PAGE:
How To Setup A New Violin Bridge
I have a Meisal I bought about ten years ago, and haven't played it since then. I would like to start "fiddle" around with it again.
The bridge is warped from sitting, and the finish under the bridge is gouged. Other than that the violin seems in fine working order.
I have asked about having a professional set it up, but they all want over $100 where I live. That was about a year ago. I bought some new bridges on aliexpress. What do I need to do to set up a new violin bridge? Does anyone have any online tutorials? Also do shallow scratches and gouges on the surface of the wood in the area where the bridge rests make the violin sound bad, less playable, or worth less money?
A warped bridge can be straightened out with moisture, pressure and heat.
You will not make a good bridge on your first try. There are too many mistakes you can make.
Make yourself a bridge jack - or buy one - you will find it advantageous to keep pressure on the violin belly and soundpost. You could buy one but if you look them up on line you may be able to figure out how to make your own.
This is what a skilled luthier does to provide the best performing bridge for a violin, which is what tone and playability is all about:
Would you take your violin to be worked on by a complete inexperienced amateur, there are reasons why you go to an experienced professional for difficult operations.
This will give you a rough idea of what's involved in fitting a bridge:
David, that trianglestrings link, which usefully can be downloaded as a pdf, certainly fills in the enormous gaps in my very brief summary. Thank you!
You'll need a professional bridge jack in your tool kit if you're taking down bridges for whatever reason on a regular basis and don't want the soundpost to fall or move. If, on the other hand, taking a bridge down is a rare event - in my case changing a tailpiece - you can make your own jack which does the job effectively.
I stopped counting my violins after the first dozen or so. Picked up one today. Vastly improved by my amateur efforts. You must have one of these:
Bridge jacks and other fancy gizmos are just an added cost. I do fine without them. Besides—it's a good way to learn soundpost setting at the same time.
That tool only allows you to rough out the feet of the bridge, it is entirely unsuitable for a final perfect fit.
What gets me is of the luthiers I've used none has asked what sound I wanted to end up with. Also, as mentioned above, get yourself a sound post tool. Real cheap from China. Look through the tailpeg hole (tailpiece out obv.) and make sure it ain't slanted.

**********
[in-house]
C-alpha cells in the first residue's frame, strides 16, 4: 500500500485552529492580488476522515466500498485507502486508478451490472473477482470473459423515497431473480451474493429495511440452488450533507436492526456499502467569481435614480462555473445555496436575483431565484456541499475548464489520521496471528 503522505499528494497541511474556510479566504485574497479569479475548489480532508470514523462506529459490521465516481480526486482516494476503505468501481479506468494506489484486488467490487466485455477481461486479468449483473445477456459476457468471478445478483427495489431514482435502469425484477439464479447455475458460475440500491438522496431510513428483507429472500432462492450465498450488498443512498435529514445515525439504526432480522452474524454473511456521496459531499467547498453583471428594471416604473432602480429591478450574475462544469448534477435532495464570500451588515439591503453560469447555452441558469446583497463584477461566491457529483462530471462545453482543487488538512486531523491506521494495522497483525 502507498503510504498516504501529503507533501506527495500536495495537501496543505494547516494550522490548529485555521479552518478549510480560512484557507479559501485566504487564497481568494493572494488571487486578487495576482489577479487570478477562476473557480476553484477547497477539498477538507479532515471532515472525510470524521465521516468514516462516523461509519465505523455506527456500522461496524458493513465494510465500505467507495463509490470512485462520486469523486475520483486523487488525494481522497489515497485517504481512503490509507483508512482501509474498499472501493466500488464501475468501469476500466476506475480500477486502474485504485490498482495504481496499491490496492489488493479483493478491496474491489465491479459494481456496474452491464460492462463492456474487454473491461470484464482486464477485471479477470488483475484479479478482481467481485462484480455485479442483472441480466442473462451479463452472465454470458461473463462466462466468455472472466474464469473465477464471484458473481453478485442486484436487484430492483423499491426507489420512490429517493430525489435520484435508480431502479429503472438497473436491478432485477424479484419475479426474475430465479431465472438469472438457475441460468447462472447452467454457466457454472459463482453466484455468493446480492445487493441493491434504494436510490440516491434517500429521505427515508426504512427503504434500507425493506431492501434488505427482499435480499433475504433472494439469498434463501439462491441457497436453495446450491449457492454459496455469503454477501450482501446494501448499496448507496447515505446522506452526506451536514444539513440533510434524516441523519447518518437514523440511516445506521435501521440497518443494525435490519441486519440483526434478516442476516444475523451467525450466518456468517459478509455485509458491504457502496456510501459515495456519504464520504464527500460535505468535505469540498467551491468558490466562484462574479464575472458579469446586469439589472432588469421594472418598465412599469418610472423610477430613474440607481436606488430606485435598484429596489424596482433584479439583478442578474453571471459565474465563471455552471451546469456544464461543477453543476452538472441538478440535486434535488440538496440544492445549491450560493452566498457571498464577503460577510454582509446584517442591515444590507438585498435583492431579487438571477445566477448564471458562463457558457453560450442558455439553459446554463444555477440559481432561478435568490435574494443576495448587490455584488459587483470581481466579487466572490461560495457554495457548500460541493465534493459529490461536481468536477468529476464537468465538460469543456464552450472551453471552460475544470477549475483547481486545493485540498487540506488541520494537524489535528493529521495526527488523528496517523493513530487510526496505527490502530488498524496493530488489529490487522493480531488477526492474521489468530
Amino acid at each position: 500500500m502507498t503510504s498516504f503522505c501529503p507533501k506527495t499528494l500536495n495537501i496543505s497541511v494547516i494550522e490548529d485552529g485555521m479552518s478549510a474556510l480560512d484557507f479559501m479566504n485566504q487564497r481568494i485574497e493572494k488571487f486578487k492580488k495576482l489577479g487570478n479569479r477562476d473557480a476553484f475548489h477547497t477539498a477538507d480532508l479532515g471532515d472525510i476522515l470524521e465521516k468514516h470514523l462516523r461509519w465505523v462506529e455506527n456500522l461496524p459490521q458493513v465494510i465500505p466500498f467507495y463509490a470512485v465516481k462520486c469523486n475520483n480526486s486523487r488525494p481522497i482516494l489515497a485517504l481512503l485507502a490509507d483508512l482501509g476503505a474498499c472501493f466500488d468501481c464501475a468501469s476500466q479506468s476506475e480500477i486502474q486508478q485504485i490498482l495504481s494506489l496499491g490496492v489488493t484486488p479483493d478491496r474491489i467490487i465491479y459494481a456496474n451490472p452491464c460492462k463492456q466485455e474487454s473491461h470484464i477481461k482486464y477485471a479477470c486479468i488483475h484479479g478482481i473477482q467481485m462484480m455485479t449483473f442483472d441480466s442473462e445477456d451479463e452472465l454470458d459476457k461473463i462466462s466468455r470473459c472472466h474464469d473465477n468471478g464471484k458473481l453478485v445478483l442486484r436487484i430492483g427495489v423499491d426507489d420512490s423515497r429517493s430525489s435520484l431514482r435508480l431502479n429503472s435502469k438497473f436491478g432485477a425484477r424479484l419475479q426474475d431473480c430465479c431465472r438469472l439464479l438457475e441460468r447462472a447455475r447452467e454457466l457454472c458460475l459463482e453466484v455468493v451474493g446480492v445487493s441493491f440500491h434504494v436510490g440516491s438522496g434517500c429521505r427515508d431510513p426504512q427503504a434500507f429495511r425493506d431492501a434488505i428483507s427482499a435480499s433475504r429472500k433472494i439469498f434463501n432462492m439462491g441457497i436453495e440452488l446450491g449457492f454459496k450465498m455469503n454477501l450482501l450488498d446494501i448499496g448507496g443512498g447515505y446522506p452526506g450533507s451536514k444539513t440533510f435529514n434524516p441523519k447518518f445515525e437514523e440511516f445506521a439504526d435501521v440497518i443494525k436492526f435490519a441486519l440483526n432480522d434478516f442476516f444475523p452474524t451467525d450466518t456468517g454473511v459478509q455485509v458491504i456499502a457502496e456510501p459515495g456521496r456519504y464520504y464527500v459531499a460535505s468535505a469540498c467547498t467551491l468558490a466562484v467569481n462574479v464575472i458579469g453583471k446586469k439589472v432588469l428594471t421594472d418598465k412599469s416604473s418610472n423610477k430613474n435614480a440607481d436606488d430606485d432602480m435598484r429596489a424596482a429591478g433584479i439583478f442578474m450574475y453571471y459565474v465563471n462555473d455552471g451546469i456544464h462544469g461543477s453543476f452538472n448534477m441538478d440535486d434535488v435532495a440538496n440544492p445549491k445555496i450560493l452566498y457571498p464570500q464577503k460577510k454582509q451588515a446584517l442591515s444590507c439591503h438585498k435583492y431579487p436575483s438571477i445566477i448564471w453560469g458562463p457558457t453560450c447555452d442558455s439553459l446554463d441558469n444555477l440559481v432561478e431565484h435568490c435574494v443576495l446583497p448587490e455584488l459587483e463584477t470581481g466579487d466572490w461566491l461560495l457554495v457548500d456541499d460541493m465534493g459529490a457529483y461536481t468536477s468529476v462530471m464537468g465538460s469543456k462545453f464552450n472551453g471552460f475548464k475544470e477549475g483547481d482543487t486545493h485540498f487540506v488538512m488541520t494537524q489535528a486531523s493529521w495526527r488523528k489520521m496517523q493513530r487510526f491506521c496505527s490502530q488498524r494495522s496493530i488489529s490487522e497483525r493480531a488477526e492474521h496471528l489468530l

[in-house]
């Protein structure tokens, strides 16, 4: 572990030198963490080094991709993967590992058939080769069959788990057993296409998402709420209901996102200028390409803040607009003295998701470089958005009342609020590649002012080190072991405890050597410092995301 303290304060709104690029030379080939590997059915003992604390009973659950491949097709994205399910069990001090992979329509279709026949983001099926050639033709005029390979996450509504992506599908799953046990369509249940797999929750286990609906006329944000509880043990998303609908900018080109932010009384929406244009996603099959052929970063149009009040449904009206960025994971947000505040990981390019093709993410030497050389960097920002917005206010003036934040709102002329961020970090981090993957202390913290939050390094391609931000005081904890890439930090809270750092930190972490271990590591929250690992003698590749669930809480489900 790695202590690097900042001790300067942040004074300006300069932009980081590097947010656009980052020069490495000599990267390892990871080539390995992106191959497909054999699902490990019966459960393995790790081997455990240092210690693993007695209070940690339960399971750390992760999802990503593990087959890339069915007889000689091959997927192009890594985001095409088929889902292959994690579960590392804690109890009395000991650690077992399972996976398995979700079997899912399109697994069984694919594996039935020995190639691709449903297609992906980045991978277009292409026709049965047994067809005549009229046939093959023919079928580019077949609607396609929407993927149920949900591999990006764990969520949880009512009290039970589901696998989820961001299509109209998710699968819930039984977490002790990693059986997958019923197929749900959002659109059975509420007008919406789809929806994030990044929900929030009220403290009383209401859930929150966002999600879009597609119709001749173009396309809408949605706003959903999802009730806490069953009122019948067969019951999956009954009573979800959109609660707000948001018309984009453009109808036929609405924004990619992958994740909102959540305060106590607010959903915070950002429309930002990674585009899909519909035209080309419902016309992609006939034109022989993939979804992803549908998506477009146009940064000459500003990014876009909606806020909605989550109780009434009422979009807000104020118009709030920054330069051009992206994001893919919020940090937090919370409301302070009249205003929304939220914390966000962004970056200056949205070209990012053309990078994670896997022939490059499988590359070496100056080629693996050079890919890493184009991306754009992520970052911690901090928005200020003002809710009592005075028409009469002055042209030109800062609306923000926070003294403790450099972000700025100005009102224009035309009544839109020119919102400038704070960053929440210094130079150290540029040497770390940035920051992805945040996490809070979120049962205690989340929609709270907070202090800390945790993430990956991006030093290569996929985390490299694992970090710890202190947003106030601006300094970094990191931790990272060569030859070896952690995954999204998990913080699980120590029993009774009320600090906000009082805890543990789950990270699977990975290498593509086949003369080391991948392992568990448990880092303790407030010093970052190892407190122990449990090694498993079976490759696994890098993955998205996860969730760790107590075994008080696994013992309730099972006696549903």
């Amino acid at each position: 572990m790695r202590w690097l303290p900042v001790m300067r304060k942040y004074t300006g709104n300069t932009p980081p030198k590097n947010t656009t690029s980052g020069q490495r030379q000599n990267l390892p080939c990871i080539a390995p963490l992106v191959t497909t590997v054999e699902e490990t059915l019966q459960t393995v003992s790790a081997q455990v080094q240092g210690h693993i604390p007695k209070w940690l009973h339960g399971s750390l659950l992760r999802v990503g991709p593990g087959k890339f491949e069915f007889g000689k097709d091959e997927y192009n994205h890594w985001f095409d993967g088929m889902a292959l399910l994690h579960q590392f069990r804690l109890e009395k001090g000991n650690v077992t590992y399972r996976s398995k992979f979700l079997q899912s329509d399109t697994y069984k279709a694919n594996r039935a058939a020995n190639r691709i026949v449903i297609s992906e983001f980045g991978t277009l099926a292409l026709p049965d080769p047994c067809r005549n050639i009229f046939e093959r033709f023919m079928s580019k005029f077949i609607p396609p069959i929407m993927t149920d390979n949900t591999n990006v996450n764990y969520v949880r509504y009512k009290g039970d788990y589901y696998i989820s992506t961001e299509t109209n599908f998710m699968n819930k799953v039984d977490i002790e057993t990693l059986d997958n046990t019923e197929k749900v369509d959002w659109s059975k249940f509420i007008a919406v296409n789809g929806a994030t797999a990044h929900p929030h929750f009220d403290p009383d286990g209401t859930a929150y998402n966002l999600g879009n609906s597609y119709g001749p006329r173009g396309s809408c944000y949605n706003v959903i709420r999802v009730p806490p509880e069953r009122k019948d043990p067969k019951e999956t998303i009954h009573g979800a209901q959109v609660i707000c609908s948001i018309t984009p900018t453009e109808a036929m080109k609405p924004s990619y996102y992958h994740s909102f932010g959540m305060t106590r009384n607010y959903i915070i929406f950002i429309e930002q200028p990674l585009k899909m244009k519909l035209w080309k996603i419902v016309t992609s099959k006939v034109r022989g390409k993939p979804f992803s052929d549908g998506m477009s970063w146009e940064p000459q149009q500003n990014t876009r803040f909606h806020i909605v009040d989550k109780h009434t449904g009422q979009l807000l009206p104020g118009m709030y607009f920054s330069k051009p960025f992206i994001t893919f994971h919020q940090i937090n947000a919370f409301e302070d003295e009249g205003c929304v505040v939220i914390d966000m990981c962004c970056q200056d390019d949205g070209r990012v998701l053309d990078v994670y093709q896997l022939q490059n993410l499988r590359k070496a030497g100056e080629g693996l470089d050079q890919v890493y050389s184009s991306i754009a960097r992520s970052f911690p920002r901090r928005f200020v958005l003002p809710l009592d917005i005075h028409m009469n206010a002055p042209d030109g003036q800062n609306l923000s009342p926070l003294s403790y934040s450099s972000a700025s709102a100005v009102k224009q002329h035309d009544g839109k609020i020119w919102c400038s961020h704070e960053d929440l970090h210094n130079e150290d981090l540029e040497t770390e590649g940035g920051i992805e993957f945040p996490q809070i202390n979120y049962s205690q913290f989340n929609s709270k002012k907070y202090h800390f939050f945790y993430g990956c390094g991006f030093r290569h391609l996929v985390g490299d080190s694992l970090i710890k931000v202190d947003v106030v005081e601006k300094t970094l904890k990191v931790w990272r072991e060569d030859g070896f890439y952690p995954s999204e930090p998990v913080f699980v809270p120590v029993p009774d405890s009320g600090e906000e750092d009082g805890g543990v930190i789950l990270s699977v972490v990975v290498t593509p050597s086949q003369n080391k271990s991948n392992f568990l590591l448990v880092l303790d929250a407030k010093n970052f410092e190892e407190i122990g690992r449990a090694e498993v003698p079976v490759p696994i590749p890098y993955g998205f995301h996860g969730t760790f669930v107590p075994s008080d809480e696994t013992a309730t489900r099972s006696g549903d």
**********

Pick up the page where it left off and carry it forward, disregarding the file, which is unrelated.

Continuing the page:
SO you're claiming that unlike the luthiers, you're able to customize the sound to your wishes by doing the work yourself???
I guess one can play luthier and practice with cheap violins, but none of you "self-made" tinkerers will ever touch my instrument (I wouldn't mess with it myself, actually.) Only thing I do on my own is change strings, pull back bridge whenever necessary, change fine tuners the rare case it's needed, and change the chinrest (which I do not need to do for the time being.) All other "simple fixes" such as soundpost adjustment, gluing seams, and whatnot I leave to the true experts.
I can hear the difference between a thick vs thin bridge (and the graduations).
The mass of the bridge (thick vs. thin), has a large effect on the sound. The wooden mute adds mass to the bridge. I have done a few bridges on cheap student grade instruments, making the adjustments by feel and sound. You must have a bridge jack. The feet need to be thin enough to be slightly flexible. It is Very time consuming. For any instrument of quality and value the Luthier's labor cost is actually cheap compared to their time and expertise.
By the time you buy the tools and the blanks and whatnot, you might as well just spend $100 with the luthier. Fitting a bridge is mostly a one-off.
This is the first David Burgess video I have watched and there was about 280 likes and 220 dislikes on this video. Reading the comments shows that there is a large percentage of people with no sense of humor.
Yes, there were some people who thought I was really doing this on an actual Strad, and others who didn't realize that the whole process was a satire on fitting bridge feet with sandpaper, which high-level pros do not do. The negative reactions from the clueless have been quite amusing. :-)